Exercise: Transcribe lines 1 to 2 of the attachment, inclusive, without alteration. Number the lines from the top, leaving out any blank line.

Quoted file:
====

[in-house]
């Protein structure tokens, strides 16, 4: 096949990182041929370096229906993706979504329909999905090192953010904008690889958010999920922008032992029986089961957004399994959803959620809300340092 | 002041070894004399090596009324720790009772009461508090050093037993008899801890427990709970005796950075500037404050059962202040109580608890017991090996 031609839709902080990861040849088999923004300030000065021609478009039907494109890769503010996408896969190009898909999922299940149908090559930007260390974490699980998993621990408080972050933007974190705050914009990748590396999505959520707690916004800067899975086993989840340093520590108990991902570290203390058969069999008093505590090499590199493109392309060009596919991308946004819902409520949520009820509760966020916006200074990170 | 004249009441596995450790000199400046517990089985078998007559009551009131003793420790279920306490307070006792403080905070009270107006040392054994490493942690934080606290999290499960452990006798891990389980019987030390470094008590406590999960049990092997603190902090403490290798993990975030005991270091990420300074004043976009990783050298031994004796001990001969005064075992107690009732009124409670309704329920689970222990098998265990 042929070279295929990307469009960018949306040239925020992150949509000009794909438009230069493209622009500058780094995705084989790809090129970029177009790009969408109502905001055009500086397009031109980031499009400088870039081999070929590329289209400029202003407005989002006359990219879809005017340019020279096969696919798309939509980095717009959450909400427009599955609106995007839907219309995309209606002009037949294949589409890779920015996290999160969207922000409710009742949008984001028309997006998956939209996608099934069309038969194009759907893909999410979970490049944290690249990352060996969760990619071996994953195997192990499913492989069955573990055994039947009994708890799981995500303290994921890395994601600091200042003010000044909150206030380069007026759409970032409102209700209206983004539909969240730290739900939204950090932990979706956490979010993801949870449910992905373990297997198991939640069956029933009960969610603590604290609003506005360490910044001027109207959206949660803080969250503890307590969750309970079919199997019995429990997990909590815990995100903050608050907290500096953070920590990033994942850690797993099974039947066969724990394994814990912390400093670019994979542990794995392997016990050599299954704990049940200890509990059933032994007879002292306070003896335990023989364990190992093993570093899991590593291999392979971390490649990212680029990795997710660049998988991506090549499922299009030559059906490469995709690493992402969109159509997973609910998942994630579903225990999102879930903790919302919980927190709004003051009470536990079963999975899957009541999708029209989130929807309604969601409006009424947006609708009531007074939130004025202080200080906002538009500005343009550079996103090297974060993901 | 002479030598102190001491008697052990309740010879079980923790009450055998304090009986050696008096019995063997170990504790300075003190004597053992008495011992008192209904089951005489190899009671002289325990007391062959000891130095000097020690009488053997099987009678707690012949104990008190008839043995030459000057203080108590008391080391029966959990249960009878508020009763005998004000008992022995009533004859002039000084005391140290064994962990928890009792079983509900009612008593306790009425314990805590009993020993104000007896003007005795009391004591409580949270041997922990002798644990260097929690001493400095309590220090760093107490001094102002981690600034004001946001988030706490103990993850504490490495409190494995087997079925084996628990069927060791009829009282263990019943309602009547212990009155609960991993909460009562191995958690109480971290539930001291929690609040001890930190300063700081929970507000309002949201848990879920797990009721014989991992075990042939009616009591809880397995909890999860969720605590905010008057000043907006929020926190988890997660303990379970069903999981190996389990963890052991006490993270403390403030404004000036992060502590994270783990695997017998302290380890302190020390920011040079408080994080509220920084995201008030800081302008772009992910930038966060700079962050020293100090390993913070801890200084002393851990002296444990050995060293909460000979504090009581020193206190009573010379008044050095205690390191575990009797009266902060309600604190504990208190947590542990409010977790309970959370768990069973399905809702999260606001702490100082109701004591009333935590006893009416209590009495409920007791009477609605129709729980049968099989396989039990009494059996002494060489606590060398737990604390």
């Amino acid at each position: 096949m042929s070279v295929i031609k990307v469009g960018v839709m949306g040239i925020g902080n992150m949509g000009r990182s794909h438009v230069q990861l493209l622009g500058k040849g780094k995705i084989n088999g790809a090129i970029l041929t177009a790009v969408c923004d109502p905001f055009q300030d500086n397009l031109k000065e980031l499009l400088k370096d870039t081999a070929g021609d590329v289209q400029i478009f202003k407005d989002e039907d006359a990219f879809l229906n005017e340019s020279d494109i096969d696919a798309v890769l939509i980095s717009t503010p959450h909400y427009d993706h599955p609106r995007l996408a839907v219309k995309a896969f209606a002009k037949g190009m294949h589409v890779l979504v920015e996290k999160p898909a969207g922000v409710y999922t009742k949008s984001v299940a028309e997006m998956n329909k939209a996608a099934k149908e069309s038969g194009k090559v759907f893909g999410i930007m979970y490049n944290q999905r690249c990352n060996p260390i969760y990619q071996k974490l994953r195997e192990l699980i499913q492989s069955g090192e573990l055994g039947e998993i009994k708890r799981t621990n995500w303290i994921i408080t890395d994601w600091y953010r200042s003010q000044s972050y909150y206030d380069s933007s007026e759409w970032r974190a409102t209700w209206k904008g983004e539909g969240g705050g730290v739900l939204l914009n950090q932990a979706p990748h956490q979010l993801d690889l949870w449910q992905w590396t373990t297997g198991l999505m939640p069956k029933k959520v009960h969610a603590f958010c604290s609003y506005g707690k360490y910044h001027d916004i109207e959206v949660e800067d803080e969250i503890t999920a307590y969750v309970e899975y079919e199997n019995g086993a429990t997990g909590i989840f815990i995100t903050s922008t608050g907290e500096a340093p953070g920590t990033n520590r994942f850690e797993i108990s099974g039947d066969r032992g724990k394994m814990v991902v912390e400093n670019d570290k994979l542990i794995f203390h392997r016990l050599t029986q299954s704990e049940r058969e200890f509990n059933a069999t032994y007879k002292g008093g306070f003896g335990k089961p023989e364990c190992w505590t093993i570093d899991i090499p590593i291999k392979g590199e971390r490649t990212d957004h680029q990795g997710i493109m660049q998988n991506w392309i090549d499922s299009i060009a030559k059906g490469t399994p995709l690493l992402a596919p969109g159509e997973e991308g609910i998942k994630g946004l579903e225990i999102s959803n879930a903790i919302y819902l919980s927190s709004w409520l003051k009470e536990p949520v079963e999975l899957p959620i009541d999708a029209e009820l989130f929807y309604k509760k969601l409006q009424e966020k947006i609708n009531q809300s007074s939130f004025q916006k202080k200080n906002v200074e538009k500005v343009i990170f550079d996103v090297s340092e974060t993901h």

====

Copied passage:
[in-house]
């Protein structure tokens, strides 16, 4: 096949990182041929370096229906993706979504329909999905090192953010904008690889958010999920922008032992029986089961957004399994959803959620809300340092 | 002041070894004399090596009324720790009772009461508090050093037993008899801890427990709970005796950075500037404050059962202040109580608890017991090996 031609839709902080990861040849088999923004300030000065021609478009039907494109890769503010996408896969190009898909999922299940149908090559930007260390974490699980998993621990408080972050933007974190705050914009990748590396999505959520707690916004800067899975086993989840340093520590108990991902570290203390058969069999008093505590090499590199493109392309060009596919991308946004819902409520949520009820509760966020916006200074990170 | 004249009441596995450790000199400046517990089985078998007559009551009131003793420790279920306490307070006792403080905070009270107006040392054994490493942690934080606290999290499960452990006798891990389980019987030390470094008590406590999960049990092997603190902090403490290798993990975030005991270091990420300074004043976009990783050298031994004796001990001969005064075992107690009732009124409670309704329920689970222990098998265990 042929070279295929990307469009960018949306040239925020992150949509000009794909438009230069493209622009500058780094995705084989790809090129970029177009790009969408109502905001055009500086397009031109980031499009400088870039081999070929590329289209400029202003407005989002006359990219879809005017340019020279096969696919798309939509980095717009959450909400427009599955609106995007839907219309995309209606002009037949294949589409890779920015996290999160969207922000409710009742949008984001028309997006998956939209996608099934069309038969194009759907893909999410979970490049944290690249990352060996969760990619071996994953195997192990499913492989069955573990055994039947009994708890799981995500303290994921890395994601600091200042003010000044909150206030380069007026759409970032409102209700209206983004539909969240730290739900939204950090932990979706956490979010993801949870449910992905373990297997198991939640069956029933009960969610603590604290609003506005360490910044001027109207959206949660803080969250503890307590969750309970079919199997019995429990997990909590815990995100903050608050907290500096953070920590990033994942850690797993099974039947066969724990394994814990912390400093670019994979542990794995392997016990050599299954704990049940200890509990059933032994007879002292306070003896335990023989364990190992093993570093899991590593291999392979971390490649990212680029990795997710660049998988991506090549499922299009030559059906490469995709690493992402969109159509997973609910998942994630579903225990999102879930903790919302919980927190709004003051009470536990079963999975899957009541999708029209989130929807309604969601409006009424947006609708009531007074939130004025202080200080906002538009500005343009550079996103090297974060993901 | 002479030598102190001491008697052990309740010879079980923790009450055998304090009986050696008096019995063997170990504790300075003190004597053992008495011992008192209904089951005489190899009671002289325990007391062959000891130095000097020690009488053997099987009678707690012949104990008190008839043995030459000057203080108590008391080391029966959990249960009878508020009763005998004000008992022995009533004859002039000084005391140290064994962990928890009792079983509900009612008593306790009425314990805590009993020993104000007896003007005795009391004591409580949270041997922990002798644990260097929690001493400095309590220090760093107490001094102002981690600034004001946001988030706490103990993850504490490495409190494995087997079925084996628990069927060791009829009282263990019943309602009547212990009155609960991993909460009562191995958690109480971290539930001291929690609040001890930190300063700081929970507000309002949201848990879920797990009721014989991992075990042939009616009591809880397995909890999860969720605590905010008057000043907006929020926190988890997660303990379970069903999981190996389990963890052991006490993270403390403030404004000036992060502590994270783990695997017998302290380890302190020390920011040079408080994080509220920084995201008030800081302008772009992910930038966060700079962050020293100090390993913070801890200084002393851990002296444990050995060293909460000979504090009581020193206190009573010379008044050095205690390191575990009797009266902060309600604190504990208190947590542990409010977790309970959370768990069973399905809702999260606001702490100082109701004591009333935590006893009416209590009495409920007791009477609605129709729980049968099989396989039990009494059996002494060489606590060398737990604390």